earmarked for women's athletics, and
the athletic department is expecting a
tuition increase next year. With the
projected 10 percent increase in
tuition, the athletic department
would have to pay $4 million (up
from $3.6 million).
A cost of living increase in
athletic department personnel
salaries, would require an additional
$500,000. The department also needs
additional revenue in order to pay
maintenance costs and set up better
tutoring services for athletes.
"Even though we are raising
ticket prices, that's not the answer,"
Bob DeCarolis said. DeCarolis
serves as Michigan's Assistant
Athletic Director in charge of
finance. Michigan is forced to split
the ticket revenues with the other
Big Ten schools.
"When the general public pays
$20 for a ticket, the other Big Ten
school takes in $10.
"(Don) Canham was lucky
because he could stay ahead of
inflation without price increases.
Now we need to look at alternative
ways of raising revenues or cutting
costs which means cutting services,"
Board member Stephen Pollock
added that the increase is necessary
now, and basing estimates on
possible funding sources is not
"Potential revenues are just that
- potential. They are plans and we
need to deal with reality," Pollock
The athletic department has an
Expendable Restricted Fund which
See Tickets, Page 7
BY LAURA COHN
Eastern Michigan University's
Presidential Search Committee an-
nounced five finalists yesterday
morning, one of whom may become
president as early as March.
EMU Political Science Prof.
Karen Lindenberg, a member of the
10-person search committee, said the
panel has discussed 134 candidates
since it formed last August.
"Obviously I'm pleased with the
five we presented to the Board of
Regents," Lindenberg said. "They all
have the appropriate degrees, which
was one of the concerns of the fac-
The five nominees are Ronald
Collins, EMU provost and vice
president for academic affairs;
Joseph Johnson, president of
Grambling State University in
Grambling, La.; Judith Kuipers, vice
president for academic affairs at
California State University, Fresno;
Dale Nitzschke, president of
Marshall University in West
Virginia; and William Shelton, vice
president for institutional ad-
vancement at Kent State University.
"We looked for things like expe-
rience in higher education,
leadership and communications
skills, and the ability to work with
the state legislature," said EMU
Director of Communications
Th five finalists will now come
to EMU for one-and-a-half day
interviews with campus
representatives, including members
of student and faculty organizations.
The groups will send comments to
the regents about each candidate,
and the board will take a final vote
by early March.
Collins, who has been working at
EMU since he was an assistant
chemistry professor in 1965, said he
was "ready to assume this position...
I can honestly say that I am both
pleased and honored to have been
chosen as a finalist for the president
Shelton said he has no plans yet
for the university if he should win,
as he has yet to visit EMU.
Nitzschke, Kuipers, and Johnson
were unavailable for comment yes-
Jerry Raymond, EMU student
body president, said, "I'm pretty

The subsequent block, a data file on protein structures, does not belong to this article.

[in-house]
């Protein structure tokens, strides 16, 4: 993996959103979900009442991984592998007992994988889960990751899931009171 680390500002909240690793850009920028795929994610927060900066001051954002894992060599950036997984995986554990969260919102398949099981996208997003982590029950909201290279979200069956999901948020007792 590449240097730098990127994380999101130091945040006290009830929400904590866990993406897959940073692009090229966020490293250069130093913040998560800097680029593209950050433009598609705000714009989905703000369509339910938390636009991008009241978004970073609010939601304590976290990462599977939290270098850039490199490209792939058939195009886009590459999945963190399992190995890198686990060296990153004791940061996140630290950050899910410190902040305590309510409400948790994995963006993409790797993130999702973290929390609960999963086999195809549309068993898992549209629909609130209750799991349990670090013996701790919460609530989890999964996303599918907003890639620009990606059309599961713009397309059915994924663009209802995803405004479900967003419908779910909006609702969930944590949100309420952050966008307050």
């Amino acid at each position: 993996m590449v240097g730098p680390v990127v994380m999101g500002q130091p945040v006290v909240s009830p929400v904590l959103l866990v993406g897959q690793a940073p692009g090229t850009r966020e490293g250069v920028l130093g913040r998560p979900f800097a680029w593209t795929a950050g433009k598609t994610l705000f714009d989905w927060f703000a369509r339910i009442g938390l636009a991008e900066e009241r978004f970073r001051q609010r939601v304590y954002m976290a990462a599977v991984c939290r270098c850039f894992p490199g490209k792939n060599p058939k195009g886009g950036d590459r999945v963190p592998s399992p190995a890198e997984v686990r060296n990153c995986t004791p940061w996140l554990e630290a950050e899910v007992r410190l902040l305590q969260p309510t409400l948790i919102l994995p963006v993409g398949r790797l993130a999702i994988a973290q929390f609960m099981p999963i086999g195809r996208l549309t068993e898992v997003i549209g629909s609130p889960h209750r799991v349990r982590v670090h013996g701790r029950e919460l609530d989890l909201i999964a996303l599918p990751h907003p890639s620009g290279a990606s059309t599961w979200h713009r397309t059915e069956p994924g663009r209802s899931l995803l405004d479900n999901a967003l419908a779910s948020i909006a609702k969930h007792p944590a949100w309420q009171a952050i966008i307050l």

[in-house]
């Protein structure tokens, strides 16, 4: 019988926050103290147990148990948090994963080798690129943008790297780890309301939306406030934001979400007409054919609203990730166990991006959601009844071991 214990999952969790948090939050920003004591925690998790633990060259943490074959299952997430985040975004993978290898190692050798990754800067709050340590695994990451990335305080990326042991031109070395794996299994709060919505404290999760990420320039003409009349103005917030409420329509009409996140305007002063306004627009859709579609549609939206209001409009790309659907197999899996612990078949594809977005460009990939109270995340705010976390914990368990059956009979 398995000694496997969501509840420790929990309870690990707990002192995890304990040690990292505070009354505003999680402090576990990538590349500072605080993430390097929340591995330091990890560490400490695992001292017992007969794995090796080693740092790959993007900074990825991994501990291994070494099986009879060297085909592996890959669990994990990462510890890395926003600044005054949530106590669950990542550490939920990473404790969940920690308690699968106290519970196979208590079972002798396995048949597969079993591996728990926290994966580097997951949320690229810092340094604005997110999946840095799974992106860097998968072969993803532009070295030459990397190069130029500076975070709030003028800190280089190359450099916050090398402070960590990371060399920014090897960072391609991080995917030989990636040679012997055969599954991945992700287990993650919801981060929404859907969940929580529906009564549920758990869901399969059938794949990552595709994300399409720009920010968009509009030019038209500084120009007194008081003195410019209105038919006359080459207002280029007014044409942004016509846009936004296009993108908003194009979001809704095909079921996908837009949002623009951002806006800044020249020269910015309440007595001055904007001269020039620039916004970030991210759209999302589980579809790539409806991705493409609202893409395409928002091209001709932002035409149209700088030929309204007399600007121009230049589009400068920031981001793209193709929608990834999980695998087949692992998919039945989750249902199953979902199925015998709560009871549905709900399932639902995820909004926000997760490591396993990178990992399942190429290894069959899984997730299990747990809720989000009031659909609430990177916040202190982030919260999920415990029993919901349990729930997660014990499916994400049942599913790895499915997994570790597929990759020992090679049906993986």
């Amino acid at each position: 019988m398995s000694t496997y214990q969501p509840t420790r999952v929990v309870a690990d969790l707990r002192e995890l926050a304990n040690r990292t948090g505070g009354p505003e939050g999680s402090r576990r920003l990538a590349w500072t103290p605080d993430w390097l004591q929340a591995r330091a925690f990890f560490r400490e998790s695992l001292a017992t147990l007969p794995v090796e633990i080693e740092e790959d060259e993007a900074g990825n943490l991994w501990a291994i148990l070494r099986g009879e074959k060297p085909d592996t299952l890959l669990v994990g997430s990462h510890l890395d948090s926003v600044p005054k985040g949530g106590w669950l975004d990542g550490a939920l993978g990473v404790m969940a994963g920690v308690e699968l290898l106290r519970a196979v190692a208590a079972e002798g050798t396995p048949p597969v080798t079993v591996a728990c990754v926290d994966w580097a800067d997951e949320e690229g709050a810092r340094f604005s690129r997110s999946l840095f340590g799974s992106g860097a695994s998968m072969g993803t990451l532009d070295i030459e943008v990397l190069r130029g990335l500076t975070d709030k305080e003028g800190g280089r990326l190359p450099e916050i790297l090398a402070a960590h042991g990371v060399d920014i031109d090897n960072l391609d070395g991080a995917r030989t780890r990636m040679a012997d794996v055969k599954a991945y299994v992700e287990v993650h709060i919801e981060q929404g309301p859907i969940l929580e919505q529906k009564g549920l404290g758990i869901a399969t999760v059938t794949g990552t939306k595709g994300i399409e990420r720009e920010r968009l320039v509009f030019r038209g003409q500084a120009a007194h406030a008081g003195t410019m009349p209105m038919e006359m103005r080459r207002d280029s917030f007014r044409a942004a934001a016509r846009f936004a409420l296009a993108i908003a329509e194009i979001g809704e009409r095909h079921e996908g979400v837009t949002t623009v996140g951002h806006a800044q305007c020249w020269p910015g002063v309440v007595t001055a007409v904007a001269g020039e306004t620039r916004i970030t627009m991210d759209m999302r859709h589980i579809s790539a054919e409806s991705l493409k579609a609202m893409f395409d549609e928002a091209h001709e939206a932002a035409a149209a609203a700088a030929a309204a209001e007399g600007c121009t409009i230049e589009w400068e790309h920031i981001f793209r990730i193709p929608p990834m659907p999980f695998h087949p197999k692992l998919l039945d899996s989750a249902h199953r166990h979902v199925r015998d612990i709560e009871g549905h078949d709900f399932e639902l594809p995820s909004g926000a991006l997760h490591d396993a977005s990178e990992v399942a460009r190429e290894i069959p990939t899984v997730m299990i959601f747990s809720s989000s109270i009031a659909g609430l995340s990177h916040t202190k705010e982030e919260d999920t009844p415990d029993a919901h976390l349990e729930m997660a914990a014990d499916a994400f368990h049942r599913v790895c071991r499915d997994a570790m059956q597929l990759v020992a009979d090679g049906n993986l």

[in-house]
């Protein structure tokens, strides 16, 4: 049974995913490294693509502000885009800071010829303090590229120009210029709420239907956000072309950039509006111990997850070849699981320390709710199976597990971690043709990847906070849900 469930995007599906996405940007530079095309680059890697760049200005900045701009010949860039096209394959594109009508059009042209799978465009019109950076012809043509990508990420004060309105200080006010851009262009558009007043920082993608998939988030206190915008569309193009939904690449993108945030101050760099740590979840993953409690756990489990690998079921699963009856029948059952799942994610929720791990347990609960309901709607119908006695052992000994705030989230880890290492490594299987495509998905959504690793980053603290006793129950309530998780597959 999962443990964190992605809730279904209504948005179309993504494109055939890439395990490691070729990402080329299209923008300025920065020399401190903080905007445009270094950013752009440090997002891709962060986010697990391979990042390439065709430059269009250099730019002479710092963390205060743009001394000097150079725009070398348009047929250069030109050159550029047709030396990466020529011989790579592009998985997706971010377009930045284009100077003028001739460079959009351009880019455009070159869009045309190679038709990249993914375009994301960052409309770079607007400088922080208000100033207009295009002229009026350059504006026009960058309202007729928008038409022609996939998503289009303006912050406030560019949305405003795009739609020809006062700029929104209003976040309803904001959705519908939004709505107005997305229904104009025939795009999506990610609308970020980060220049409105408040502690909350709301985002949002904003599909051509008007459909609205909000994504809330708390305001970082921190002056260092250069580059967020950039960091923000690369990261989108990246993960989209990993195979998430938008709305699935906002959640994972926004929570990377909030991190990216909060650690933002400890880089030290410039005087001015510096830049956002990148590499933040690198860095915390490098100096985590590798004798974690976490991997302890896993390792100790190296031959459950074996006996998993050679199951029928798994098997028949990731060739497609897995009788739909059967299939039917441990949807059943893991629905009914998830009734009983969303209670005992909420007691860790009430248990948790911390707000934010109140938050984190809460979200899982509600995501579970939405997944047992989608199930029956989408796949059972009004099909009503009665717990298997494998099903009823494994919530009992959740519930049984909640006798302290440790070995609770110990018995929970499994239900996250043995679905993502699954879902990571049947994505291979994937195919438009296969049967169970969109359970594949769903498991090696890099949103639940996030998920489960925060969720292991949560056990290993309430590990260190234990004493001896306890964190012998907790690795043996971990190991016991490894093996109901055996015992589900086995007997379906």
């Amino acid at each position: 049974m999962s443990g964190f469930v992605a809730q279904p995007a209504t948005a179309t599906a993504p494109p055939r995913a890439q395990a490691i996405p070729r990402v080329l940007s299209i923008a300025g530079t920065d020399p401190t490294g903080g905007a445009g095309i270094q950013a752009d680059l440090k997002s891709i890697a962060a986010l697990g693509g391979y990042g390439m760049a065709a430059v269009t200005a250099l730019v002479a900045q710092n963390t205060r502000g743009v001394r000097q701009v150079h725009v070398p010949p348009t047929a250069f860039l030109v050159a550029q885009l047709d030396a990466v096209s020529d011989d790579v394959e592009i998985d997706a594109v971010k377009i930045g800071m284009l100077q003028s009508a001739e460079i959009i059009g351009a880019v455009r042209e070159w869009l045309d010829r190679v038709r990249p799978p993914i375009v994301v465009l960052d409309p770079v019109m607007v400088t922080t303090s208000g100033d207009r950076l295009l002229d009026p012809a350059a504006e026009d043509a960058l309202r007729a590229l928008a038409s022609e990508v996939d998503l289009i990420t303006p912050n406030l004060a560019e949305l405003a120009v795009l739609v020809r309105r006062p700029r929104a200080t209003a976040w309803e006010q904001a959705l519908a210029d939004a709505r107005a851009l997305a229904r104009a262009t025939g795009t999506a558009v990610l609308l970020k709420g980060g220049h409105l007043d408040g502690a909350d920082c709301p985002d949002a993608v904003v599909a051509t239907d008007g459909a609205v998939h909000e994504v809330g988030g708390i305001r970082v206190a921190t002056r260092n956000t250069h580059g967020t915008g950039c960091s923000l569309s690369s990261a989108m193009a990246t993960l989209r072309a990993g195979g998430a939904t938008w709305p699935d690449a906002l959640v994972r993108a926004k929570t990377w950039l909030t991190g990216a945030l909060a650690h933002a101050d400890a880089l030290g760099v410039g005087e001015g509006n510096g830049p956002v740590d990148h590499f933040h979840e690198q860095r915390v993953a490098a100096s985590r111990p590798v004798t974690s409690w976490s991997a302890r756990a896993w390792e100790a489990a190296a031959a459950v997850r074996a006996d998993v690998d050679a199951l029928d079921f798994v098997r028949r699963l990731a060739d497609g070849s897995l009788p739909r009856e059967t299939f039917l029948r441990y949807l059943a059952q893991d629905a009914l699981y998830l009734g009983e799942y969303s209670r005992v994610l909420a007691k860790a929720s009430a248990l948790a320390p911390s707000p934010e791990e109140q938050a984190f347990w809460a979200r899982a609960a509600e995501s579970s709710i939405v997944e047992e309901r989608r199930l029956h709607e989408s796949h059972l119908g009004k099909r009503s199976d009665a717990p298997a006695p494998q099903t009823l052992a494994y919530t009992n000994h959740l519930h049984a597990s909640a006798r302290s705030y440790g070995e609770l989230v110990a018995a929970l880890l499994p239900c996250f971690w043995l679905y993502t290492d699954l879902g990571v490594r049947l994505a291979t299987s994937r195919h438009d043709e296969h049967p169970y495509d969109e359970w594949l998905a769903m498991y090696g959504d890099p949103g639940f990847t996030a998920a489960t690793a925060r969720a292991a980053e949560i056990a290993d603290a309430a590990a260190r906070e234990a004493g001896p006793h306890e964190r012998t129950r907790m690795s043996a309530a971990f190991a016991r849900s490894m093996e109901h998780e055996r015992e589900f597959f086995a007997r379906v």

pleased with the candidates, but I
think we need to look into just who
these people are." He said the search
should have been conducted in
public so candidates would receive
Criticizing the selection criteria
for being "secretly decided," Ray-
mond said, "In the past, candidates
have been elected as president not
for the university itself, but for
EMU's Board of Regents formed
the search committee.
A. Bartlett Giamatti, President of the National League of Baseball Clubs
and former President of Yale University, spoke yesterday at Hutchins
Hall on "Americans and their games." Giamatti will speak again today
and tomorrow at 4 pm at Hutchins Hall.
Military jet bound for Hawaii crashes, killing 17
ABILENE, Texas (AP) - A military
refueling jet bound for Hawaii with 19 people
aboard crashed in a ball of flames on takeoff
yesterday at Dyess Air Force Base, killing at
least 17 people, the Air Force said.
Military military dependents were among
the 12 passengers on board, said Dyess
spokesperson Sgt. Al Dostal, but he did not
know how many. The plane had a crew of
seven, he said.
with jet fuel, and declined to give details.
Some of those aboard were from Sawyer,
said base spokesperson Sgt. Anita Bailey.
"We re trying to get in touch with the
families now but it's hard, because there's
some confusion," she said. "We're waiting for
the confirmation that these people have been
At least 17 people were killed in the crash,
said Lt. Col. George Peck at Strategic Air
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officials who spoke on condition they not be
"It was toward the end of the roll and he
apparently had no choice but to press on,"
said one source.
"But he didn't. have the power to get up
for some reason," added another.
Military officials said they were recording
the bodies as they found them.
"Any aircraft accident is bad, but the fact
It was the second crash at Dyess in less
than three months. A B-1B bomber crashed
there Nov.8. The four-man crew safely bailed
The KC-135, dubbed the Stratotanker, is
the backbone of the Air force's refueling fleet.
The aircraft, a military spin-off of the
Boeing 707, normally takes a crew of four or
five. It can carry a sizeable load of passengers
even when carrying fuel.